The evaluating prescription opioid changes in veterans (EPOCH) study: design, survey response, and baseline characteristics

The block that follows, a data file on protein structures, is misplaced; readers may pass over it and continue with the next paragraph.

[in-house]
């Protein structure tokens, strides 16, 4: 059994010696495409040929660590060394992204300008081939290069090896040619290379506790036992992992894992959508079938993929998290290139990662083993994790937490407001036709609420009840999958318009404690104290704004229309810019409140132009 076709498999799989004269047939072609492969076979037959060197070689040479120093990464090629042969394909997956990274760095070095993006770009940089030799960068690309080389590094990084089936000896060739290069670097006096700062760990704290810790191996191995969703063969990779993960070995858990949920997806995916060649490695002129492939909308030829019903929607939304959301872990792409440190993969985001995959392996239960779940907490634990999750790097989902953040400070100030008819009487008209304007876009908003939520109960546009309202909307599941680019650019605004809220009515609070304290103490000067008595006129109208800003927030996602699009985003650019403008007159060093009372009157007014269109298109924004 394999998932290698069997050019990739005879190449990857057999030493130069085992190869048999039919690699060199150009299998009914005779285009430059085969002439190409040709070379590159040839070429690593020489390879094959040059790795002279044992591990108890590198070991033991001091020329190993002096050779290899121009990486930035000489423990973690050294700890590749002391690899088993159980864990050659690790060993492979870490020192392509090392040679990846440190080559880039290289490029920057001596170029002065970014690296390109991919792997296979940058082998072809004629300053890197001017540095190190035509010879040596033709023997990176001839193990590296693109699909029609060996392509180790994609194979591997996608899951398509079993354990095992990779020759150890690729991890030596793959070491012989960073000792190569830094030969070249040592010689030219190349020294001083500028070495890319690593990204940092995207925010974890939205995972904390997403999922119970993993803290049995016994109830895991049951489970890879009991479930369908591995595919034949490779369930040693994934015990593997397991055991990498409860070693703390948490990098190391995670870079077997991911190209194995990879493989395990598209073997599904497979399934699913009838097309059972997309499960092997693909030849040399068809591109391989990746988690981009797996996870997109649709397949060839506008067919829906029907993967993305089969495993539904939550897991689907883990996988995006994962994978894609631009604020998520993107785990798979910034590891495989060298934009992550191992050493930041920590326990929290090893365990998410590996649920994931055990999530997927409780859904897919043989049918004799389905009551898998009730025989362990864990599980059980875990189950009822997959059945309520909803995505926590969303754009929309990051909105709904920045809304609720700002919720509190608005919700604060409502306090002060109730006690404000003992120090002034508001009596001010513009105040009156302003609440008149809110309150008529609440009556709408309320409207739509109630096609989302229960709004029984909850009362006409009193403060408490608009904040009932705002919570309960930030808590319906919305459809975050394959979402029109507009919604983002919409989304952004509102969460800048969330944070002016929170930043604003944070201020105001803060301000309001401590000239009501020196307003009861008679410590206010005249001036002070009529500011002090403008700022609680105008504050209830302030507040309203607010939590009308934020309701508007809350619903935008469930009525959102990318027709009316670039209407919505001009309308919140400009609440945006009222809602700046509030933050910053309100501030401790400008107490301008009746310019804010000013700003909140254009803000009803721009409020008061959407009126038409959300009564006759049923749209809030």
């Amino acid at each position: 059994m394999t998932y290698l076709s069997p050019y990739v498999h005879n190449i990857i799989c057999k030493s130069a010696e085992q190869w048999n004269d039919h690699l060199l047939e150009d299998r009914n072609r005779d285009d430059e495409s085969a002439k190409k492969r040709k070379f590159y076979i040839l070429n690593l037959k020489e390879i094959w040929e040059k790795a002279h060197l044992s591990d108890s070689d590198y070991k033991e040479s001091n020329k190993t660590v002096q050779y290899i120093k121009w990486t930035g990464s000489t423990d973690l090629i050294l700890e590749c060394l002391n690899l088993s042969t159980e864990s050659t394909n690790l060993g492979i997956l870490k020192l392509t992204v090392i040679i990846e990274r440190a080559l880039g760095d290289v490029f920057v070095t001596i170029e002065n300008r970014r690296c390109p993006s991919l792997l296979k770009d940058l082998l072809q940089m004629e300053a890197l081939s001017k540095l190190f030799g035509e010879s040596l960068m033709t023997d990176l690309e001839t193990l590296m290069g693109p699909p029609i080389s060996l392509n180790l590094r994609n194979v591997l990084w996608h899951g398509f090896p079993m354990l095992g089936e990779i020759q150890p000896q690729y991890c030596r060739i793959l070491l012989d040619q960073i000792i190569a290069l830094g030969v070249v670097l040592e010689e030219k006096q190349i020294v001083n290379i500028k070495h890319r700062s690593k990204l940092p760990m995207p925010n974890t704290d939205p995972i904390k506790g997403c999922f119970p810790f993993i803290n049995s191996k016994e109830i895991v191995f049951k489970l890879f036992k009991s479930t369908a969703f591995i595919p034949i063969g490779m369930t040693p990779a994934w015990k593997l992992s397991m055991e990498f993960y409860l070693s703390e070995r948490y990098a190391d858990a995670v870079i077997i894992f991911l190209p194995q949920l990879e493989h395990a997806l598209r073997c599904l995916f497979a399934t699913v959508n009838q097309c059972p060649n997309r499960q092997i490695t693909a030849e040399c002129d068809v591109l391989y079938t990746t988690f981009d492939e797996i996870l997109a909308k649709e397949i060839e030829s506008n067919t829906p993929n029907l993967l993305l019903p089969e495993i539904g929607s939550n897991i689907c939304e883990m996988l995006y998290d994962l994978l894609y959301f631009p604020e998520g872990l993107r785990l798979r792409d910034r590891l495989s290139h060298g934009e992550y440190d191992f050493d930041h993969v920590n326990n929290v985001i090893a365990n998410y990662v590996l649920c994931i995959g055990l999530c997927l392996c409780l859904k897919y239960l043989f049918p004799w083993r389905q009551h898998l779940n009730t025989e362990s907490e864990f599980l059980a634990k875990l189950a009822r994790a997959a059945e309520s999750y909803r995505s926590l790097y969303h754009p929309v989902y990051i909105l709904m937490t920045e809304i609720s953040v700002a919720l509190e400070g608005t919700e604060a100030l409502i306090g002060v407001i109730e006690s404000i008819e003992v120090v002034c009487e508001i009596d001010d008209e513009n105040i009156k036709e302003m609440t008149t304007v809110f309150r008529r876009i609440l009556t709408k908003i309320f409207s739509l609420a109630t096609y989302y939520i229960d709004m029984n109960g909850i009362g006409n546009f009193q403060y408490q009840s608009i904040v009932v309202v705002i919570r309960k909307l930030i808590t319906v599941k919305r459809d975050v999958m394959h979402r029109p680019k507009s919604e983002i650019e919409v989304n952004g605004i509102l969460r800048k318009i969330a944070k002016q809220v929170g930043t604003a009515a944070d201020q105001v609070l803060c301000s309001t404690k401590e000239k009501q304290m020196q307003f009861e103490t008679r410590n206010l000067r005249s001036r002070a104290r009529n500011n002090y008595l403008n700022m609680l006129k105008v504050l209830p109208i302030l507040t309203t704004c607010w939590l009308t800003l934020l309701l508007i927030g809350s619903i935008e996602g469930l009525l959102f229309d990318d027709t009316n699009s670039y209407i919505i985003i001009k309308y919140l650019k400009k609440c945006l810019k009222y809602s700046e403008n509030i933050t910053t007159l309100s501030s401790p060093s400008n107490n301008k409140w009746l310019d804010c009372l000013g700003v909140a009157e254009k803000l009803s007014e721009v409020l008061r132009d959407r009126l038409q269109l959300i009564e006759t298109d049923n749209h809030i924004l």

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In the United States (US), long-term opioid therapy has been commonly prescribed for chronic pain. Since recognition of the opioid overdose epidemic, clinical practice guidelines have recommended tapering long-term opioids to reduced doses or discontinuation. The Effects of Prescription Opioid Changes for veterans (EPOCH) study is a national population-based prospective observational study of US Veterans Health Administration primary care patients designed to assess effects of evolving opioid prescribing practice on patients treated with long-term opioids for chronic pain. A stratified random sampling design was used to identify a survey sample from the target population of patients treated with opioid analgesics for >/= 6 months. Demographic, diagnostic, visit, and pharmacy dispensing data were extracted from existing datasets. A 2016 mixed-mode mail and telephone survey collected patient-reported data, including the main patient-reported outcomes of pain-related function (Brief Pain Inventory interference; BPI-I scores 0-10, higher scores = worse) and health-related quality of life. Data on survey participants and non-participants were analyzed to assess potential nonresponse bias. Weights were used to account for design. Linear regression models were used to assess cross-sectional associations of opioid treatment with patient-reported measures. Of 14,160 patients contacted, 9253 (65.4%) completed the survey. Participants were older than non-participants (63.9 +/- 10.6 vs. 59.6 +/- 13.0 years). The mean number of bothersome pain locations was 6.8 (SE 0.04). Effectiveness of pain treatment and quality of pain care were rated fair or poor by 56.1% and 45.3%, respectively. The opioid daily dosage range was 1.6 to 1038.2 mg, with mean = 50.6 mg (SE 1.1) and median = 30.9 mg (IQR 40.7). Among the 73.2% of patients who did not receive long-acting opioids, the mean daily dosage was 30.4 mg (SE 0.6) and mean BPI-I was 6.4 (SE 00.4). Among patients who received long-acting opioids, the mean daily dosage was 106.2 mg (SE 2.8) and mean BPI-I was 6.8 (SE 0.07). Higher daily dosage was associated with worse pain-related function and quality of life among patients without long-acting opioids, but not among patients with long-acting opioids. Future analyses will use follow-up data to examine effects of opioid dose reduction and discontinuation on patient outcomes.
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